(xiii)     Demonstrate basic competence in psychopharmacology

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Child and Adolescent Psychiatry

By the end of the child and adolescent psychiatry rotation you shall be able to:
(i)         Demonstrate knowledge of developmental trajectories and their importance in the assessment of children and adolescents.
(ii)        Demonstrate a knowledge and understanding of the impact of psychiatric disorders and behavioural and emotional problems on the development of children and adolescents
(iii)       Demonstrate an awareness of the impact of family, school and cultural factors on children and adolescents
(iv)       Conduct a clinical interview with children and adolescents of different ages and their families. This requires comprehensive assessment of a minimum of five pre-pubertal children and five adolescents during the term.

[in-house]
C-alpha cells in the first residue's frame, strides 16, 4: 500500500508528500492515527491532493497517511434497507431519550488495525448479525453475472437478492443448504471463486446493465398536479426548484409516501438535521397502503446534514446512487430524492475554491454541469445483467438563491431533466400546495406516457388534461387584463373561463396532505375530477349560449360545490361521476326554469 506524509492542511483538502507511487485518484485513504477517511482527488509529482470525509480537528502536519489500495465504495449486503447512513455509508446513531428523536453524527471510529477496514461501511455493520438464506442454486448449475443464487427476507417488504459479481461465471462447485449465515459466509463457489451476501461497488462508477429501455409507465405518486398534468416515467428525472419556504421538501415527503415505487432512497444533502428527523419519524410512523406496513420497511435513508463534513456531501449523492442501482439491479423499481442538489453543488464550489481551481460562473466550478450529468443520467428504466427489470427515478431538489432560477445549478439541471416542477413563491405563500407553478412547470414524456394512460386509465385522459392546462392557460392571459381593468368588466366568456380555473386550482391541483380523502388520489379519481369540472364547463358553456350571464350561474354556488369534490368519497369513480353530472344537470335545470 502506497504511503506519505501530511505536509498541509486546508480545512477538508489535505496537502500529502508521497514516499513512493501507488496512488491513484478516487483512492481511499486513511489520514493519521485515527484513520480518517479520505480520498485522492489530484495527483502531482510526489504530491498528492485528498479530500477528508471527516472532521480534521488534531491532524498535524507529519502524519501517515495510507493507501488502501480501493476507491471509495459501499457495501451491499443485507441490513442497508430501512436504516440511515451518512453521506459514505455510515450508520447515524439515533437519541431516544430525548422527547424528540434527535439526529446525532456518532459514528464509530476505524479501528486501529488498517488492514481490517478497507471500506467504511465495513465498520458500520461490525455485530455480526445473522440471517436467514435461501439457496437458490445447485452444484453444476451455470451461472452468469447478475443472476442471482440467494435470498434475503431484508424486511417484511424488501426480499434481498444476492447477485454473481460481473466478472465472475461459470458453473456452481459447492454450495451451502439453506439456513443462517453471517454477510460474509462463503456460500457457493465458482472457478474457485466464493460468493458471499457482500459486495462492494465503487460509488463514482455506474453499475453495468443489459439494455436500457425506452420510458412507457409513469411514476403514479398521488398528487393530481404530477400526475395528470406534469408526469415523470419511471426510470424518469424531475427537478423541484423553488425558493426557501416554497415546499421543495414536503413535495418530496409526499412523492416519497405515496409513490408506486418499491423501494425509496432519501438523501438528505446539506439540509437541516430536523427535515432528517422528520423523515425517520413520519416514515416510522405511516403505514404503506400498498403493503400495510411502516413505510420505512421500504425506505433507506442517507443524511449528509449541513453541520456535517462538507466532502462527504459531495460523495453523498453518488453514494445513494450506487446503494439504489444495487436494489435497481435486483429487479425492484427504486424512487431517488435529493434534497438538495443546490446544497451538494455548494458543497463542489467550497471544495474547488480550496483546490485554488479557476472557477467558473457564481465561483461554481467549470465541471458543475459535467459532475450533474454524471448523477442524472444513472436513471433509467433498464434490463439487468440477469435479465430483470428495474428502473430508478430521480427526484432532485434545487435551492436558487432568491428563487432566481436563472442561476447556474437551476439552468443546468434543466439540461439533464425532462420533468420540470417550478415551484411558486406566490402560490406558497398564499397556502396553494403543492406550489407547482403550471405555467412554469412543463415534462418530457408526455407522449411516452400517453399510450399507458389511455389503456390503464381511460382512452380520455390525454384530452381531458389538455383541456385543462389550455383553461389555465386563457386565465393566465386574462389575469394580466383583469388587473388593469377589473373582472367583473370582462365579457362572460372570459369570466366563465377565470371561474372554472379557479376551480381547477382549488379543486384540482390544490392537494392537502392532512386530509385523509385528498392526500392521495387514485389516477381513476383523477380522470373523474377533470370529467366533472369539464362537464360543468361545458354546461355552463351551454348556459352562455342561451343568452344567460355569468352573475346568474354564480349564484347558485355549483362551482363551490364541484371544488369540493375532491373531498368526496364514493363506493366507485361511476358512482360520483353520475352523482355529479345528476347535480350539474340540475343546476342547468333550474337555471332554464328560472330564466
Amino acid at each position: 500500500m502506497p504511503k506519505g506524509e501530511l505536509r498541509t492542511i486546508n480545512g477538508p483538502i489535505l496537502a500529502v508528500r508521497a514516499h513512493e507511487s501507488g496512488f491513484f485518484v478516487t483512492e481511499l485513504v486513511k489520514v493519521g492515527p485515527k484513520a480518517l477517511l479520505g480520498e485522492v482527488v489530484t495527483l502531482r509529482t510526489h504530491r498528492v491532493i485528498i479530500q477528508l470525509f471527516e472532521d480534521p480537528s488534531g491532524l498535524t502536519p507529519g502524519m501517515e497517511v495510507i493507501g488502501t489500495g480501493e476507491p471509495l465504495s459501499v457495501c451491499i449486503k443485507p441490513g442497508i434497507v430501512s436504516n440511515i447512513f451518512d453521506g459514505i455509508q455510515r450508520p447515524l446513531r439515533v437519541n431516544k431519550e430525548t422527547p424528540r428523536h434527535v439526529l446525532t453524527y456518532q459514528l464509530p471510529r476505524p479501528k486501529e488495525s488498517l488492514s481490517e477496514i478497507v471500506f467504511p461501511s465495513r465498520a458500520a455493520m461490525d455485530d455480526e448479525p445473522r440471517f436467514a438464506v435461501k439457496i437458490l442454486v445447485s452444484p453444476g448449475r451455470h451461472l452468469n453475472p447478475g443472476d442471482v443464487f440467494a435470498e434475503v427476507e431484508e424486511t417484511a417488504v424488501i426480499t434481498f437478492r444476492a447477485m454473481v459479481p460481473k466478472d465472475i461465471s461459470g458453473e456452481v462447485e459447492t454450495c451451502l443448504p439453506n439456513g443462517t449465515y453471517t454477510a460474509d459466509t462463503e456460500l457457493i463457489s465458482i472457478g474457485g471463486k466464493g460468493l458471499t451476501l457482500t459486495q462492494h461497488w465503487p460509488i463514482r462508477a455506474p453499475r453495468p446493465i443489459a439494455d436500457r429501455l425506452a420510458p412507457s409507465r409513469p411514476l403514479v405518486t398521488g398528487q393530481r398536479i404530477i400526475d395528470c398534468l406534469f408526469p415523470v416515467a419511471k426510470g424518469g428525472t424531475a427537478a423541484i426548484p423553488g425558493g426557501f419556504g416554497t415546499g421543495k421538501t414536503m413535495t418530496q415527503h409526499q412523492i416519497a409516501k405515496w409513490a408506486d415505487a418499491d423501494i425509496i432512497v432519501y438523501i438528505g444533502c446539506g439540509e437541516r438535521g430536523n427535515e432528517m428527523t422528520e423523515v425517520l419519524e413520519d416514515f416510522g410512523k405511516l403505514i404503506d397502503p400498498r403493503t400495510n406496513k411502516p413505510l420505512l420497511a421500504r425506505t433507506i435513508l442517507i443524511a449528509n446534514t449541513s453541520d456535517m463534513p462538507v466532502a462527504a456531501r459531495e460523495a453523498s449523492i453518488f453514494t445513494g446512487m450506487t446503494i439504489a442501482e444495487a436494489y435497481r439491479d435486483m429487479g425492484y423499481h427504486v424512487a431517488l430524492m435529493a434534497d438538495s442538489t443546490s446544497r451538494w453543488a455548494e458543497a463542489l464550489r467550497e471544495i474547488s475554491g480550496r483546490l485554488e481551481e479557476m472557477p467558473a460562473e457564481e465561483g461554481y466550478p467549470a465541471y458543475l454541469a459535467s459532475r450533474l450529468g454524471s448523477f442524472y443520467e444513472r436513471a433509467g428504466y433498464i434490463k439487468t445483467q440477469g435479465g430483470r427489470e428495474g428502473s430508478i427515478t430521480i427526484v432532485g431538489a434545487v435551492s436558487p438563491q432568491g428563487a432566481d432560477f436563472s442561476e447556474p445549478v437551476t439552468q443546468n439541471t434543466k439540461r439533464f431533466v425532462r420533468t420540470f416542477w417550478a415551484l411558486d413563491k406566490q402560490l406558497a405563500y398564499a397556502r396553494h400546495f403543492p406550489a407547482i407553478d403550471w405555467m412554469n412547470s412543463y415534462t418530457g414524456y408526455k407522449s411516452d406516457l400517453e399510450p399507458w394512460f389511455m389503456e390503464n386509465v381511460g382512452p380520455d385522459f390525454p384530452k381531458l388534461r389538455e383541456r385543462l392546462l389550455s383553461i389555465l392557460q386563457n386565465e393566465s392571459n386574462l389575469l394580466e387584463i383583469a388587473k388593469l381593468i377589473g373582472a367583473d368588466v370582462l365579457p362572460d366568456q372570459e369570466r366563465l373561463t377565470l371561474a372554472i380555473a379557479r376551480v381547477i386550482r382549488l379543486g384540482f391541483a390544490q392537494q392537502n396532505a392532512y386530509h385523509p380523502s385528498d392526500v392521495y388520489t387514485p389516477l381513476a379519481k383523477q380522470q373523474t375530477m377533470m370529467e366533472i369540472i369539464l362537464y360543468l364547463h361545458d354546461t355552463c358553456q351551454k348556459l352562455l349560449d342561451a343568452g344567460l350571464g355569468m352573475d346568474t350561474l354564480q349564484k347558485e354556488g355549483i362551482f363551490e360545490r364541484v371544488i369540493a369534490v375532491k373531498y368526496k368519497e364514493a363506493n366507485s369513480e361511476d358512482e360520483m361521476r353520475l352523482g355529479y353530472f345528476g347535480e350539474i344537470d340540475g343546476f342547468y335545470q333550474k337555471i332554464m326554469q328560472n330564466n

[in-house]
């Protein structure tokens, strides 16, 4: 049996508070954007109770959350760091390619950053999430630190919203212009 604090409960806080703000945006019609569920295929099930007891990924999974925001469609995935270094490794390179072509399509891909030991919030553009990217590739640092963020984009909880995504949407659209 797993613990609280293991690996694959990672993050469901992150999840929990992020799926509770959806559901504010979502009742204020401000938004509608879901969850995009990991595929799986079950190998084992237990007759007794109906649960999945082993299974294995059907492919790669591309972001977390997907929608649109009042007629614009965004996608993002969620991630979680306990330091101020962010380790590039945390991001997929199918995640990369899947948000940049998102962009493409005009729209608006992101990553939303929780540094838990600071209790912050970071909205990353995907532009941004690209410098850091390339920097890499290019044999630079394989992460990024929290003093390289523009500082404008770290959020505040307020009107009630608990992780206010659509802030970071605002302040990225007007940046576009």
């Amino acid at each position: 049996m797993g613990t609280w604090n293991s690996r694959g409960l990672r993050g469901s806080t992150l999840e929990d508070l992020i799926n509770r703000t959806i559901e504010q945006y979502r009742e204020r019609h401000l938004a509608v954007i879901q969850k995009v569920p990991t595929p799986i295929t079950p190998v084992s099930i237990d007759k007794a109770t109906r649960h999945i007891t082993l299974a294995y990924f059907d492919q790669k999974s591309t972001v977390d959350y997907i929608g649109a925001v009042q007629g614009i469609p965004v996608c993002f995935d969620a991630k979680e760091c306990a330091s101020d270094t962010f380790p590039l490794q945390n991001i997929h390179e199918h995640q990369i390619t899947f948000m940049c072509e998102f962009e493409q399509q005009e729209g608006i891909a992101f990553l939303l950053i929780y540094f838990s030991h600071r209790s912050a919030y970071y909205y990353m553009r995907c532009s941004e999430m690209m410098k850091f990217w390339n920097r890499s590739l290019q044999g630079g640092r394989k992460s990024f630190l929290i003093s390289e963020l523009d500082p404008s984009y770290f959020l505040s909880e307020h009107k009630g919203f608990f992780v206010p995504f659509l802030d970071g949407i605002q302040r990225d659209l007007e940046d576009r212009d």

(v)        Demonstrate an understanding of the nature and specific manifestations of mental health problems in the young
(vi)       Demonstrate (a) an understanding of the role of psychological, cognitive, behavioural and academic skills assessment in the evaluation of children and adolescents, (b) an ability to perform an appropriate physical examination, organise investigations and (c) an ability to interpret the results of such assessments and investigations
(vii)      Present a diagnostic formulation taking into account developmental, psychological, educational, sociocultural and biological factors
(viii)     Formulate a management plan based on the above formulation
(ix)       Implement treatment using psychosocial and biomedical approaches as appropriate, under supervision